Democracy at a heavy cost


VIOLENCE, destruction of property and loss of life during elections prove that our version of democracy does have high personal costs besides the huge logistic challenges faced by the State.
During and after elections as the state agencies, political parties and candidates tally up their costs, some individuals and families are left with a sense of deep and permanent loss.
Administrative and logistic foul-ups are bound to happen.
But this far in the history of PNG democracy, citizens should be wiser and avoid some of the mistakes of previous elections, especially those relating to violence and loss of life.
Media reports over the years indicate otherwise.
There have been far too many incidents of violence between supporters of rival candidates, people being manhandled by security personnel and people being killed.
What is obvious from the incidents is that some people willingly risk their jobs, dignity and lives for the sake of their candidates.
In their push for power and fame, aspiring politicians have even been accused of attempting to lure people charged with the proper conduct of the election to do their bidding.
But any candidate who promotes such illegal activities to improve his or her chances of winning is totally unfit to hold public office in any democracy.
This next election is not going to unlike those in the past. Perhaps the biggest concern in the 2022 election is whether there would even be enough money to run it successfully.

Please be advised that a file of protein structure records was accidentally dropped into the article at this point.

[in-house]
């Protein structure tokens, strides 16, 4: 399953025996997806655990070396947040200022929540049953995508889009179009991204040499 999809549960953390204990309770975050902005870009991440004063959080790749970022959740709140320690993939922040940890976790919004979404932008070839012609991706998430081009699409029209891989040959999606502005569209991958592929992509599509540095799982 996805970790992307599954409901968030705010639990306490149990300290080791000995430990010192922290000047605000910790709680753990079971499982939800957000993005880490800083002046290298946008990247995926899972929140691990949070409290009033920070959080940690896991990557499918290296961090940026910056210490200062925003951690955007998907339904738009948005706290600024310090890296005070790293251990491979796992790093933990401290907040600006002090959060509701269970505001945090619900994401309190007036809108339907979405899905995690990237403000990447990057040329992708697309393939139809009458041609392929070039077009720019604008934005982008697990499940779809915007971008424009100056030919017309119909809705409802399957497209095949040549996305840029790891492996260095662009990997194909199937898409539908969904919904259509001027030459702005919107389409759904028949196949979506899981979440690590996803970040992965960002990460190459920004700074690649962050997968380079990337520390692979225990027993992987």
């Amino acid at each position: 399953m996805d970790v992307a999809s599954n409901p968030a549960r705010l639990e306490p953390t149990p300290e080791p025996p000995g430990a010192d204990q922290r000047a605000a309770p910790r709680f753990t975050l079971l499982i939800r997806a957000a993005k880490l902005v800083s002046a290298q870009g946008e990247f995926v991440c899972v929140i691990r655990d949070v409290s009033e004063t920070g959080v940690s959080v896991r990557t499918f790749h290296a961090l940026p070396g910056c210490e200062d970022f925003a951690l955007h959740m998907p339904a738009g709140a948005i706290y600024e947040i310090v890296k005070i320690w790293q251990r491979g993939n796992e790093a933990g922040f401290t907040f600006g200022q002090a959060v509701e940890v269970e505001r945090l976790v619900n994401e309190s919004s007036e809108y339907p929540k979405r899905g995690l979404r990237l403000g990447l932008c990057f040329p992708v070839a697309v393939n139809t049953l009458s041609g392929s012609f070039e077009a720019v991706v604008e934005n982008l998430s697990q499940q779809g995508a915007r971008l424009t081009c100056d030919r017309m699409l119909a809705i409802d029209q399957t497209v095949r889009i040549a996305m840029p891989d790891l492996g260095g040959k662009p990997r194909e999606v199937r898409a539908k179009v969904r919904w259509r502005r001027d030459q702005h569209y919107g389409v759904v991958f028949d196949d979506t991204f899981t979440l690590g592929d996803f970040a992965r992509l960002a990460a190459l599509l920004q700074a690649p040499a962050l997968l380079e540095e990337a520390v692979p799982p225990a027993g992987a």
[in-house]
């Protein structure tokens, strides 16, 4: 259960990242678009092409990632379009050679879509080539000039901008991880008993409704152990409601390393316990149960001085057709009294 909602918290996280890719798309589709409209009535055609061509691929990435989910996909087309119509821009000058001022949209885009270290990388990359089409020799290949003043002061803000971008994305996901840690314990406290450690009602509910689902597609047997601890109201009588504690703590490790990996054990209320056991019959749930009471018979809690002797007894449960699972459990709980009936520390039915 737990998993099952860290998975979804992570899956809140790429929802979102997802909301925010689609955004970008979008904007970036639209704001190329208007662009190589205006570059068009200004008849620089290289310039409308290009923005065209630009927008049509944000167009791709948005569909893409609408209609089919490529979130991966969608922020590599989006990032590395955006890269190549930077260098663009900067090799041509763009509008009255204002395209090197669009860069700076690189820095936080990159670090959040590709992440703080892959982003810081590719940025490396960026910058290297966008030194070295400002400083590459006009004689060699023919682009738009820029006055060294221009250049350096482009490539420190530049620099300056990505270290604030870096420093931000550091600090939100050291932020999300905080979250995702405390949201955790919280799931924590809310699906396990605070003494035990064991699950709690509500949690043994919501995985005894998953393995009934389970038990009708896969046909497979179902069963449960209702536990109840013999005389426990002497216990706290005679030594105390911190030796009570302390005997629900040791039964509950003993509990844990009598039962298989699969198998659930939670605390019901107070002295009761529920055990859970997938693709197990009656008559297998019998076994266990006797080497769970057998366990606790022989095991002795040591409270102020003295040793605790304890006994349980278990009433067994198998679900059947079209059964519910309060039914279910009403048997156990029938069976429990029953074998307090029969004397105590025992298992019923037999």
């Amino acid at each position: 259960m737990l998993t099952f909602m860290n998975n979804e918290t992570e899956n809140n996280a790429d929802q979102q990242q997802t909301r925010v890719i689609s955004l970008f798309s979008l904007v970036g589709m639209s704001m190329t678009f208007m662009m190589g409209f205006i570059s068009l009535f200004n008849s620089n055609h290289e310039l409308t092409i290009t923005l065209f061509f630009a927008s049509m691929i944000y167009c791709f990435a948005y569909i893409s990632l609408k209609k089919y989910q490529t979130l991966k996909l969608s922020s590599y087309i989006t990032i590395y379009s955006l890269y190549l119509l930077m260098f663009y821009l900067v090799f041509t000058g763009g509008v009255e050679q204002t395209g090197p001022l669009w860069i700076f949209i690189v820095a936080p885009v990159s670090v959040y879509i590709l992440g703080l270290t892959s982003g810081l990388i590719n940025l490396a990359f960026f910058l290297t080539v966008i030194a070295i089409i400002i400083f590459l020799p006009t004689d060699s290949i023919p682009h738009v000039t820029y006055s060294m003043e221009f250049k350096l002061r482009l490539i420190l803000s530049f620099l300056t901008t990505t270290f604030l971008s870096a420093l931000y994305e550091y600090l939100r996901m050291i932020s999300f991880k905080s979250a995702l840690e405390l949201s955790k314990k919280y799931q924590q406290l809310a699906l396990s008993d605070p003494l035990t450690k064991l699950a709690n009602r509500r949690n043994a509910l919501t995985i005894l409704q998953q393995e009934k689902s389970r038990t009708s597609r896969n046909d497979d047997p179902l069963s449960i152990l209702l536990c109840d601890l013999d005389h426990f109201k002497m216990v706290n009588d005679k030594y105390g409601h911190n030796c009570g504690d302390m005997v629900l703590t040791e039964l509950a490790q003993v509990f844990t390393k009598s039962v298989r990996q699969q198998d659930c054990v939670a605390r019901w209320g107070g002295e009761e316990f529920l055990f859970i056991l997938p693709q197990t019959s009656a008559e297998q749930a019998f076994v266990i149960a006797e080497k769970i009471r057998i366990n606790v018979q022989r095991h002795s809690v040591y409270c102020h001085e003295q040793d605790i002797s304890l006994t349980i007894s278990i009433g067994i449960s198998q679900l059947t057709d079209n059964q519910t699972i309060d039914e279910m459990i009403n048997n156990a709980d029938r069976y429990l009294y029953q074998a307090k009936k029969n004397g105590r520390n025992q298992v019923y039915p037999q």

However, the Prime Minister has more than once assured the nation that the election would go ahead as scheduled.
But unfortunately, no one can guarantee that it will be free of violence.
Going by ‘preparations’ and whispers from some quarters people may get hurt or killed still like in previous elections and that is worrying.
It makes no sense that when mostly the already well-to-do bid for the 111 parliamentary seats to improve their status in life, it is largely the innocent villager or settlement dweller who bears the brunt of any lawless act during the election process.
For the best part of five years, the illiterate villager remains out of sight and out of mind.
When he gets called to cast his vote, he enjoys a few minutes of recognition, making his contribution to the nation and dissolves back into the masses – until the next election comes around five years later.
Unfortunately, the supposedly innocent villagers are often caught up in the hype of elections and lured into doing things they regret later.
Part of the reason for this unfortunate turn of events during elections is the poor understanding of modern political leadership which is contrary to the traditional tribal leadership in many ways.
The elected MP is a representative of the electorate. And if he is seen to be favouring a select group or parts of the electorate, he ceases to be a fit and fair representative of his electorate.
When there is unfair distribution of goods and services, there is bound to be tension and anger which come to the fore during the election period.
This has been the main cause of widespread destruction, violence and needless loss of life that must be avoided in future elections.
Following the 2017 election the Commonwealth Observer Group made recommendations on how best to run future elections.
While much of that advice is aimed at State agencies, there is also a need for voters to understand the role of an MP in a democracy.
A lot of what has happened during this election can be avoided if people go to the polls with that understanding.